Deeply spiritual cultures remember a time when “people from the stars” freely interacted with members of the human species.
Before intrepid and greedy Europeans ‘discovered’ the Americas, the land was populated by a variety of cultures encompassing millions of souls.
Sadly, the near-annihilation of Native Americans has also meant the disappearance of ancient knowledge that we might never win back.
Therefore, it is fortunate that the efforts of the survivors have included the passing down of stories from time immemorial and many of these talk about the “Star People”, a term that groups various beings who came from the sky to share a connection with humans who were worthy of their teachings.
Many cultures separated by thousands of years refer narratives of flying objects and technology so advanced it could have well been magic.
These stories are particularly strong within the mythos of the Native American tribes.
“My people tell of Star People who came to us many generations ago,” Richard Wagamese of the Wabaseemoong First People writes.
“The Star people brought spiritual teachings and stories and maps of the cosmos and they offered these freely.
“They were kind, loving and set a great example. When they left us, my people say there was a loneliness like no other.”
“If Star People did come to the Ojibway, where did they go? Where did they come from? Who brought teachings to them?
“What scientific magic did they own that allowed them to make such an incredible journey – and is it possible for us?”
The peaceful Hopi people believed their ancestors came from the Pleiades and the general demeanor of Pleiadian aliens is reflected in the Hopi lifestyle.
Could this mean their genesis stories hold truth in them? It sure seems so.
Dakota legends make reference to the same star cluster – Tiyami they called them – as being their ancestor’s primal home.
Similarly, the Cree believed that in a time before history, their ancestors arrived from the stars in spirit form, only to become humans on Earth.
Native legends of the Lakota people speak of mysterious celestial beings that manifested themselves as spheres of light and would often choose particular children to follow them on a journey through space and time.
Native Americans perceive the issue of alien visitation and even abduction in a more spiritual manner, as Plains Cree author Stephane Wuttunee explains in a UFO digest article:
[My people] “give far greater attention to the seeking of the spiritual understanding of things rather than going after “the truth” as people from dominant cultures do.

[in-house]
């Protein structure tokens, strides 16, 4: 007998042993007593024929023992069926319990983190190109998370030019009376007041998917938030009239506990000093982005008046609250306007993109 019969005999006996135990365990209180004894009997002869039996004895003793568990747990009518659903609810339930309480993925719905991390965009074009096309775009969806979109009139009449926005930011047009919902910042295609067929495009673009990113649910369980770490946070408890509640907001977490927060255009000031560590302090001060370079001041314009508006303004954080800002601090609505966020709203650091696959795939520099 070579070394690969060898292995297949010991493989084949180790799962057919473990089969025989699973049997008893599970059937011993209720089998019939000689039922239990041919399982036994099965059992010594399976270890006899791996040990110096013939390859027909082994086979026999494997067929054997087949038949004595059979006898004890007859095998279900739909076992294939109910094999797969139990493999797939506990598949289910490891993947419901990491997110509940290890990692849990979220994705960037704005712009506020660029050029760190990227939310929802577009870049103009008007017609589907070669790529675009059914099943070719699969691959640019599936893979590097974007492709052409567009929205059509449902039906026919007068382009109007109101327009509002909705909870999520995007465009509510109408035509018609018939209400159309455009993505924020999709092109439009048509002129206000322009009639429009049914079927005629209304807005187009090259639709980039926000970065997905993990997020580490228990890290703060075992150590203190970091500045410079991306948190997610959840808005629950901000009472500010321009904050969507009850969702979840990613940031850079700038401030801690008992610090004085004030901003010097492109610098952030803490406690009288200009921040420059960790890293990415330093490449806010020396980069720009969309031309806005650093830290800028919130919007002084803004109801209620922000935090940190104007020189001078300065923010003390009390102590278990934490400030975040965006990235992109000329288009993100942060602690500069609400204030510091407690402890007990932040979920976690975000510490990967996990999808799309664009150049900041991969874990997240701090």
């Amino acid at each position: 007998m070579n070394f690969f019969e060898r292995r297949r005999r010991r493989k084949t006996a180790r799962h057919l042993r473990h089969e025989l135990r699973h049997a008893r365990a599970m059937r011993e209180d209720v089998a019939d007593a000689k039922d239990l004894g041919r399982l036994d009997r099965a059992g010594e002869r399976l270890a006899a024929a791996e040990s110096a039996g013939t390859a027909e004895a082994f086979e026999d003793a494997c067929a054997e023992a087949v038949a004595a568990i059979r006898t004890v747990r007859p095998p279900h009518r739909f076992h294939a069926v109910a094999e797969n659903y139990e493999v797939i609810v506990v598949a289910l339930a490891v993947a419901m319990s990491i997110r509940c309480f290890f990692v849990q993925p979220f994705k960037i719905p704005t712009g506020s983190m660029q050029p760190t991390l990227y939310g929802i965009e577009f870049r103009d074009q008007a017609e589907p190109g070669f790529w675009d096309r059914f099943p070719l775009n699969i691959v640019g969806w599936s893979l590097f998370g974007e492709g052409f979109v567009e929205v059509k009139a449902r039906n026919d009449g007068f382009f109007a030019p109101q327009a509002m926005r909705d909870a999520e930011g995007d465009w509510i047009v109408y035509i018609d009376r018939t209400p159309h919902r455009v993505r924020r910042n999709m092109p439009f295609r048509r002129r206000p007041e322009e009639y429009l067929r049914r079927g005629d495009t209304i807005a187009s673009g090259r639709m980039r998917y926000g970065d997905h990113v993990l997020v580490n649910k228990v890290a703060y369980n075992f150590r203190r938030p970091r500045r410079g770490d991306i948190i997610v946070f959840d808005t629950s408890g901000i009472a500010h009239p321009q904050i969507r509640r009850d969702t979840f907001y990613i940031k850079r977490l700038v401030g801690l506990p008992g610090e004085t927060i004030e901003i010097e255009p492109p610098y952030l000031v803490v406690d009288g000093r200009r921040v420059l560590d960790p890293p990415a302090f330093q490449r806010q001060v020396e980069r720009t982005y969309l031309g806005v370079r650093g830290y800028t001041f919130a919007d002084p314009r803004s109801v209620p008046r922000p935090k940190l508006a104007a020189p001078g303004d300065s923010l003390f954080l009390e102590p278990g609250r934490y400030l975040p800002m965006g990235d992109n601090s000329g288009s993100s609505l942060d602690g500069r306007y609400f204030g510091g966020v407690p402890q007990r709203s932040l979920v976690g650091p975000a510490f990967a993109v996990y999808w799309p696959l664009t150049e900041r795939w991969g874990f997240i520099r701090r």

This is part of the reason why we tend to stand back and view or listen at first rather than bare in with questions or take the hard, direct approach.”
Growing up in a tightly-knit community, Wuttunee listened carefully to the stories passed down by the Elders of his tribe.
They told of “distant relations and Star People living amongst the stars many times, mainly around campfires and during traditional ceremonies.”
“Far from being anything to be feared, Star People was just another term I grew up around,” Wuttunee writes.
“I remember listening in awe and fascination at the thought of us having relations that lived off and outside our world, and sometimes spoke to them in my silent moments at night.
“I wanted to know who they were and what they looked like, if they had families like us etc.[…] It wasn’t until my later teens that I discovered that people from the dominant cultures were talking about the same “people” as my elders did, though each side’s sense of perception of these people seemed radically different from one another.”
Do you suspect these words to be the result of ancient traditions tainted by the recent ancient alien phenomenon?
Congrats for being a critical thinker, but Native Americans have been mentioning “flying shields” for a long time.
Black Elk (1863-1950), an Oglala Sioux holy man who toured with Buffalo Bill’s Wild West Show when he was young described one of his experiences, way before the UFO phenomenon had become bastardized by mass-media:
“So when I went to vision quest, that disk came from above. The scientists call that a… Unidentified Flying Object, but that’s a joke, see? Because they are not trained, they lost contact with the wisdom, power and gift.”
“So that disk landed on top of me. It was concave, and there was another one on top of that. It was silent, but it lit and luminesced like neon lights.
“Even the sacred robes there were luminesced, and those tobacco ties lying there lit up like little light bulbs.”
“Then these little people came, but each little group spoke a different language. They could read minds, and I could read their minds.
“I could read them. So there was silent communication. You could read it, like when you read silent symbols in a book. So we were able to communicate… They are human, so I welcomed them. I said, “Welcome, Welcome…”
Here we have the written, unambiguous testimony of pivotal figure in the Sioux culture, a legendary man who was the cousin of Crazy Horse, telling us about his interaction with extraterrestrial beings aboard their luminous UFO.
Without exception, all Native American tribes foster an umbilical connection with Mother Earth.
They see themselves as the “original caretakers” of our planet and lament the path to destruction we’re currently on.
Many tribal figures see this as the primary reason behind the weakening of the bond between humanity and the Star People.
But at the same time, this implies that a global shift in our attitude towards the place we call home could rekindle this dwindling connection.
So maybe that’s where all the good aliens are: out of sight, waiting for us to come into our senses.